In 1954, the collection was moved to the former Town Hall of Gräfrath and re-opened under the present name 'Deutsches Klingenmuseum' (German Blades Museum). The museum continued to expand its two main areas, edged weapons and cutlery. The acquisition of two huge cutlery collections gave this part of the collection international importance. Simultaneously, all kinds of objects like paintings, graphics and sculptures depicting either the topic of weapons or the concept of table culture supported the magnificent collection. As the former Town Hall became too small, the museum moved again. In 1991 it was relocated to its present premises, the then recently restored Gräfrath Monastry.
The museum collection runs from the Bronze Age (ca. 2500 B.C. to 500 B.C.) until the present day.

Trading places
Since 2016, the Klingenmuseum has been run by director Dr. Isabell Immel and her deputy Dr. Sixt Wetzler. Both remain attached to the museum, with one small difference: as from October 15 onward they will trade places. Sixt Wetzler will be the director, Isabell Immel his deputy. The reason is simple: the refurbishment of the museum will require a great deal of time and consultation in the coming years, often outside office hours. Dr Wetzler will have more opportunity to do so, so it was decided to change. Both worked very well together, and will continue to do so, but their change of position is the reason why only the new director will have a say here. And since he and I have known each other for quite some time, he is referred to by his first name in this article.
To get straight to the point, how did Sixt get his fascination with blades?
"My family always says they let me watch too much television as a child. When I was young you had the television series Sandokan. I had a toy sabre and I played Sandokan. These things often pass, but with me it stayed. When I was 11 years old I went with my parents to England and we visited the Royal Armouries, then still in London. That was an 'Erweckungserlebnis' (experience of enlightenment, ed.). So many edged weapons... That memory has accompanied me for years. In my school days I collected knives, I practised martial arts, martial arts with swords. The theme was always there. ”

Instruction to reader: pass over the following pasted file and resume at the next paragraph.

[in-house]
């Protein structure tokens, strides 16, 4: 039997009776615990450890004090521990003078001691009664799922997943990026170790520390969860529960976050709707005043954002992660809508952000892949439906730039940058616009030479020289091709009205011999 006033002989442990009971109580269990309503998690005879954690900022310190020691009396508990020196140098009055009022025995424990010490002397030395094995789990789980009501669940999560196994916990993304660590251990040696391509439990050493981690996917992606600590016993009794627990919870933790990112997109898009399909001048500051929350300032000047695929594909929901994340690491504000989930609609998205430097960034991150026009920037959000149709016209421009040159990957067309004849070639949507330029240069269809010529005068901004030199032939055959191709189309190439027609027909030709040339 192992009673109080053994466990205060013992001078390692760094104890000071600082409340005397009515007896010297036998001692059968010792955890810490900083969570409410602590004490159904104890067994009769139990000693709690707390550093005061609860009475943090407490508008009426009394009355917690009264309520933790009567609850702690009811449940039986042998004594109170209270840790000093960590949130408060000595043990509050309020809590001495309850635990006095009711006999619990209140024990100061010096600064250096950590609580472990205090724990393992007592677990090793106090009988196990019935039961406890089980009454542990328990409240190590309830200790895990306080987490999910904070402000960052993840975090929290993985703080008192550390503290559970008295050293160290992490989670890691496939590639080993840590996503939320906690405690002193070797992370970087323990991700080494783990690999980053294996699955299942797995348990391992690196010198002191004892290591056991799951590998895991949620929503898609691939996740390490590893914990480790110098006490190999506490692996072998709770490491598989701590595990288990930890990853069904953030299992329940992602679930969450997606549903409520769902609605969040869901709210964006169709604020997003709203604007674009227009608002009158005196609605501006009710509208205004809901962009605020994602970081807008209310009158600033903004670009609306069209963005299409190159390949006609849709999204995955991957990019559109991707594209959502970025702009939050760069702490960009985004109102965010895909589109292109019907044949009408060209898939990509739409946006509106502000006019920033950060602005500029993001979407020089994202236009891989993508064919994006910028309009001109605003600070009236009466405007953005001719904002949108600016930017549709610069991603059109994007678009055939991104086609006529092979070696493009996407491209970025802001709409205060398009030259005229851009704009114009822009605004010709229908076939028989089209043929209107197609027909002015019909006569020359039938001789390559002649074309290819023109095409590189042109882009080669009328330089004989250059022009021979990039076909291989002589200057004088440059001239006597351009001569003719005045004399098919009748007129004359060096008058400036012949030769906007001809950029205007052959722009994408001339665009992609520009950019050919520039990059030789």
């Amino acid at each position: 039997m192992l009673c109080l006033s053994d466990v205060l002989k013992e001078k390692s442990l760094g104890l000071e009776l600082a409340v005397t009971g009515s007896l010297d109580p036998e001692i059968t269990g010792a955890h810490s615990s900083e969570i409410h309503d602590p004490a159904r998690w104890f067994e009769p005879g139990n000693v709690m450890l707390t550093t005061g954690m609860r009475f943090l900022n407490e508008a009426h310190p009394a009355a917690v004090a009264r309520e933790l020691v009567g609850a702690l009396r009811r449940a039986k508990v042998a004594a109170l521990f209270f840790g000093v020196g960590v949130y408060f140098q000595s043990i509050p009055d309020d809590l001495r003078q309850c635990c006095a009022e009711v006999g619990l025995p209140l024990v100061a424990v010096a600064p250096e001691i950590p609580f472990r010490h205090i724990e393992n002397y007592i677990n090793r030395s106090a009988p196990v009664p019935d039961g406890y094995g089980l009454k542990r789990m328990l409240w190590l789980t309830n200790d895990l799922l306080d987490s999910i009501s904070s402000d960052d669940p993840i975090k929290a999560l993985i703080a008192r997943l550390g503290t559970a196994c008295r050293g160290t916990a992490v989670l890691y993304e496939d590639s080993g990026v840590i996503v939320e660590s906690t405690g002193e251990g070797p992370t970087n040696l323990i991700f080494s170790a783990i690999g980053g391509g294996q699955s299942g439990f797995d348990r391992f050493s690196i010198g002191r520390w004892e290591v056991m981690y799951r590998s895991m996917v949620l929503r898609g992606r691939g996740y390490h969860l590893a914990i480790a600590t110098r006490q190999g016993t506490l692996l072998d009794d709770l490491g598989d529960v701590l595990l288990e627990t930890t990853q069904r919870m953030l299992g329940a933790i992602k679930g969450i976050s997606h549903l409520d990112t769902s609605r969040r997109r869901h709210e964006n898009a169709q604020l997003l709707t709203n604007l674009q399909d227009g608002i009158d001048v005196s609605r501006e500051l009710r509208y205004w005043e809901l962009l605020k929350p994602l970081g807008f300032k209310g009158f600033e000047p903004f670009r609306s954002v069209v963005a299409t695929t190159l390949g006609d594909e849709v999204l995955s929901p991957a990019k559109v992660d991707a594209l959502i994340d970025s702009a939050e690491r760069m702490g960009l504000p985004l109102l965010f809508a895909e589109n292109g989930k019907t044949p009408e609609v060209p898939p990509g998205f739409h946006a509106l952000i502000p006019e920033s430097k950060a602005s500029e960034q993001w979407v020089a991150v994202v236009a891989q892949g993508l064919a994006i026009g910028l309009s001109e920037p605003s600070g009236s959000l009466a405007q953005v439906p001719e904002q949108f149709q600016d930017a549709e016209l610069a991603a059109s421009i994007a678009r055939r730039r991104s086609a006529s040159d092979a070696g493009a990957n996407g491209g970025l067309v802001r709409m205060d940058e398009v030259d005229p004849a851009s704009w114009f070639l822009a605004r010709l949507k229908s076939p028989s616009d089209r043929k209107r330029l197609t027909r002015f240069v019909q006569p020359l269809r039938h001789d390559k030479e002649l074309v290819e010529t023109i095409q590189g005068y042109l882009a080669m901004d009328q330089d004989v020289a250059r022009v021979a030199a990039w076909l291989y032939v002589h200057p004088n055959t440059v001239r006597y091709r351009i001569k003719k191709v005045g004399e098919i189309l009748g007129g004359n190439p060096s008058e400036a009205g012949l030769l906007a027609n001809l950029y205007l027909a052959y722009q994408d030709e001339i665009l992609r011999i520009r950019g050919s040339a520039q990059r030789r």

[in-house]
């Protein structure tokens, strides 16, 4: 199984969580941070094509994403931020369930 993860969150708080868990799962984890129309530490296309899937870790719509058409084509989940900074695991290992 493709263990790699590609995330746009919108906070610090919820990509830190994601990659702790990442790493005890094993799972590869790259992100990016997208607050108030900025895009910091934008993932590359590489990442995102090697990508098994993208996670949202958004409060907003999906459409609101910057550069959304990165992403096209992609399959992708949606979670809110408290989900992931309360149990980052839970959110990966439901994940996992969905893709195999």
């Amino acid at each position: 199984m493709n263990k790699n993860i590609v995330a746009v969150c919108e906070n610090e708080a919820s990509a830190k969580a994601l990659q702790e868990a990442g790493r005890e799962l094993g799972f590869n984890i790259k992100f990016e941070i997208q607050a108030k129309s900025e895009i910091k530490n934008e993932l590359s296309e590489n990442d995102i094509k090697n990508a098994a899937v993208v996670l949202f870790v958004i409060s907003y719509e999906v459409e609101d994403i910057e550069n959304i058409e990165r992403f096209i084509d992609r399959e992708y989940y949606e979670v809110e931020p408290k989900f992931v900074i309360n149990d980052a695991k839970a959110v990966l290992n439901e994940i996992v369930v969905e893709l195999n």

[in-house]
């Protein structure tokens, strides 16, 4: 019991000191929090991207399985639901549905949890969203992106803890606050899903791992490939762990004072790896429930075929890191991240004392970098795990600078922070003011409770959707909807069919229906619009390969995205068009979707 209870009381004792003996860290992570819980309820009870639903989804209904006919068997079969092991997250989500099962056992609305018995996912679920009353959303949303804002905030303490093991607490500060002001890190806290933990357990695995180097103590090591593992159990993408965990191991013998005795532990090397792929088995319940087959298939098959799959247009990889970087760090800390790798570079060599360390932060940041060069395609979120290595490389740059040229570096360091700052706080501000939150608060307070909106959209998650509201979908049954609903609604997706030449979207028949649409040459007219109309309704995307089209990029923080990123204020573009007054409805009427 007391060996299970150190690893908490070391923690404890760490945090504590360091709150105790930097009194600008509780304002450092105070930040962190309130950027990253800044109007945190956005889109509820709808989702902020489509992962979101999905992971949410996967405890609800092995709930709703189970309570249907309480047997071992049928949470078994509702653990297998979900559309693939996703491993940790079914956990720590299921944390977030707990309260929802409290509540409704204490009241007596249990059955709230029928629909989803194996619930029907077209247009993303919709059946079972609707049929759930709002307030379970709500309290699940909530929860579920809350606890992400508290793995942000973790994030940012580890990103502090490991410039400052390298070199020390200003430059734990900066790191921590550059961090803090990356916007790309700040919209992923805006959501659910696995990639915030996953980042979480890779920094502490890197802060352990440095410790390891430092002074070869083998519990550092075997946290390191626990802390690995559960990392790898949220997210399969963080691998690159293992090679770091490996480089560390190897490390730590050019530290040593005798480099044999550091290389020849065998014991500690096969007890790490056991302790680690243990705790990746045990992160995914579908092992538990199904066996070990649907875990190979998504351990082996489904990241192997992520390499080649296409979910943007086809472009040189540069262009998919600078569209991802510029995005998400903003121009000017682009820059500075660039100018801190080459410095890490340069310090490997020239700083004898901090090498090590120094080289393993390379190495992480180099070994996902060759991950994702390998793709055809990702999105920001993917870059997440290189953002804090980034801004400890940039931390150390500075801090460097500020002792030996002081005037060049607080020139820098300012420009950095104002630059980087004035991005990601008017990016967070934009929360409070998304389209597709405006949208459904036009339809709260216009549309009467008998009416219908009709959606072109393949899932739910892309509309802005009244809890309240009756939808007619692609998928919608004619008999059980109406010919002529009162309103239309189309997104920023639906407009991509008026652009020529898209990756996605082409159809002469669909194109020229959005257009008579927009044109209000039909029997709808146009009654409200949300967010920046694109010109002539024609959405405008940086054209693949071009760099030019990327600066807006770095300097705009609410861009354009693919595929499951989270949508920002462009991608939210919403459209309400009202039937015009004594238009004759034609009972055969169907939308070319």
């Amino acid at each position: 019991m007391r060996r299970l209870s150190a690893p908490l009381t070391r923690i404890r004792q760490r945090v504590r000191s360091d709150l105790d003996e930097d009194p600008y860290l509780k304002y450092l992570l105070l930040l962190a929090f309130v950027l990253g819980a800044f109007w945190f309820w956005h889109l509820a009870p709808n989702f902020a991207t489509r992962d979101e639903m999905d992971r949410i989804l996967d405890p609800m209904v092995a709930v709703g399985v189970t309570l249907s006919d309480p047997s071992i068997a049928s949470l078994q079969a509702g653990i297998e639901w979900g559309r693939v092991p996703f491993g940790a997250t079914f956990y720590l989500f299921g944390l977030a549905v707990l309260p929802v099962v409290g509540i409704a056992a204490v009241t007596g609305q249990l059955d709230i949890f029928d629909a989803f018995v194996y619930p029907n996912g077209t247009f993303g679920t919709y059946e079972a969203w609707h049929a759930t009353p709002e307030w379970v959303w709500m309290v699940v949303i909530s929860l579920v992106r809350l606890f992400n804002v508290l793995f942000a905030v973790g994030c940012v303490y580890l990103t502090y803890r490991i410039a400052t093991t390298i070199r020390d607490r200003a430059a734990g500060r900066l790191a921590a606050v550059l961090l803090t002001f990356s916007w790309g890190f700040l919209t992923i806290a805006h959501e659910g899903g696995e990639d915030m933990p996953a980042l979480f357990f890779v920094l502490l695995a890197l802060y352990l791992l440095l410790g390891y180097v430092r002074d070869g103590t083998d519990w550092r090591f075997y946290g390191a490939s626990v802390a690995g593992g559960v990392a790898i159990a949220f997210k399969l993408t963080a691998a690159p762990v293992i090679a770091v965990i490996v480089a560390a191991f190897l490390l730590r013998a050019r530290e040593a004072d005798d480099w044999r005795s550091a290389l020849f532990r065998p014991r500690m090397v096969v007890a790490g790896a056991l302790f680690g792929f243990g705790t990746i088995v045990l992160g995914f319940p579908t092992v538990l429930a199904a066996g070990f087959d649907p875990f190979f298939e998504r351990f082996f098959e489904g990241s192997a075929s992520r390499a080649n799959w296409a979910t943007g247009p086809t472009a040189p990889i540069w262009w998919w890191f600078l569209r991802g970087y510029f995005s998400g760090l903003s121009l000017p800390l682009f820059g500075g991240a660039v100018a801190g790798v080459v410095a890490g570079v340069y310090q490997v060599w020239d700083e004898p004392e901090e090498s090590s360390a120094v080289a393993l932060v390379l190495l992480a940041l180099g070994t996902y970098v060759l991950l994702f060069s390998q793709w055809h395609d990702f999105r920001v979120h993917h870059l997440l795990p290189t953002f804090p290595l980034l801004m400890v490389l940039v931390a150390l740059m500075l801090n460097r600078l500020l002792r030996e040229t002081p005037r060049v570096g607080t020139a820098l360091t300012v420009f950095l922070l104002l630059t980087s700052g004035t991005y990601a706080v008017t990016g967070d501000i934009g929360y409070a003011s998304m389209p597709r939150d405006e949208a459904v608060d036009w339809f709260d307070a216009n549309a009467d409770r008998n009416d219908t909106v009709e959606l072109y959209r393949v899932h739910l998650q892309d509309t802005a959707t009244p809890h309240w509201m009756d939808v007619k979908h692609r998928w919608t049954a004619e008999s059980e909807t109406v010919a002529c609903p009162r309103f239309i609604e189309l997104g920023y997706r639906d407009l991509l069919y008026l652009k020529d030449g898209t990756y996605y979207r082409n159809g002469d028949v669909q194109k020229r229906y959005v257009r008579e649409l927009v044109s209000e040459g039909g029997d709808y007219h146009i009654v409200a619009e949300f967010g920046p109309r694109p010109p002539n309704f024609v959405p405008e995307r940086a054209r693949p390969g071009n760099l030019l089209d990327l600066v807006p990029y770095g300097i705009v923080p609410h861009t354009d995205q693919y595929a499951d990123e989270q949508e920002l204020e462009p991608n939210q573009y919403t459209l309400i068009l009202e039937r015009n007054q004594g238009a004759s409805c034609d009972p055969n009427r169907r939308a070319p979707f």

One of the museum rooms is dedicated to the 19th Century.
Wetzler studied Religious Studies, Medieval History and Scandinavian Studies and specialised in (North) Germanic Religion, for which he learned old Icelandic. His promotion was on battle scenes in Icelandic sagas and Medieval martial arts.
Following his studies, Sixt and three friends organised an international sword conference at Freiburg University, followed by a conference at the Deutsches Klingenmuseum in 2015. At that time he also became a freelance curator for the exhibition ‘The Sword – Form and Thought’ and finally joined the staff of the museum of which he now is the director. Sixt: "My sister said: there is only one job in Germany which fits you perfectly, and now you have it. And yes, this is like a dream come true. Isabel Immel has set ground-breaking milestones for the Klingenmuseum; the building of our own smithy, the transformation from MesserMacherMesse to KNIFE [see separate text-frame], and most of all, the development of a new Klingenmuseum. I am more than happy to continue this work."
Has he ever made a knife or sword? "No, I never had a desire to make them myself. I think my talents are elsewhere", Sixt says with a smile.
The German Blades Museum has the world’s largest collection of cutlery, a small part of which is exhibited
in the Pott Room.

The general collection theme of the museum is "Blades and cutting tools". Behind this simple term lies an incredibly rich variety of shapes, styles and materials, of all times and places. The collection runs from the Bronze Age (approximately 2500 B.C. to 500 B.C.) until the present day. Sixt: "We have a large collection., of about 30,000 objects. We do know quite well what we have. There is a staff member who has been taking photographs of the collection since the 1980s. We are also working on digitisation so that the collection can be accessed via the Internet. There is not much chance that we will discover anything outstanding in the process that we hadn’t known before. But we still receive donations all the time and we have sponsors who help us with purchases. ”
In normal times, the museum organises martial art classes for children with sword fighting.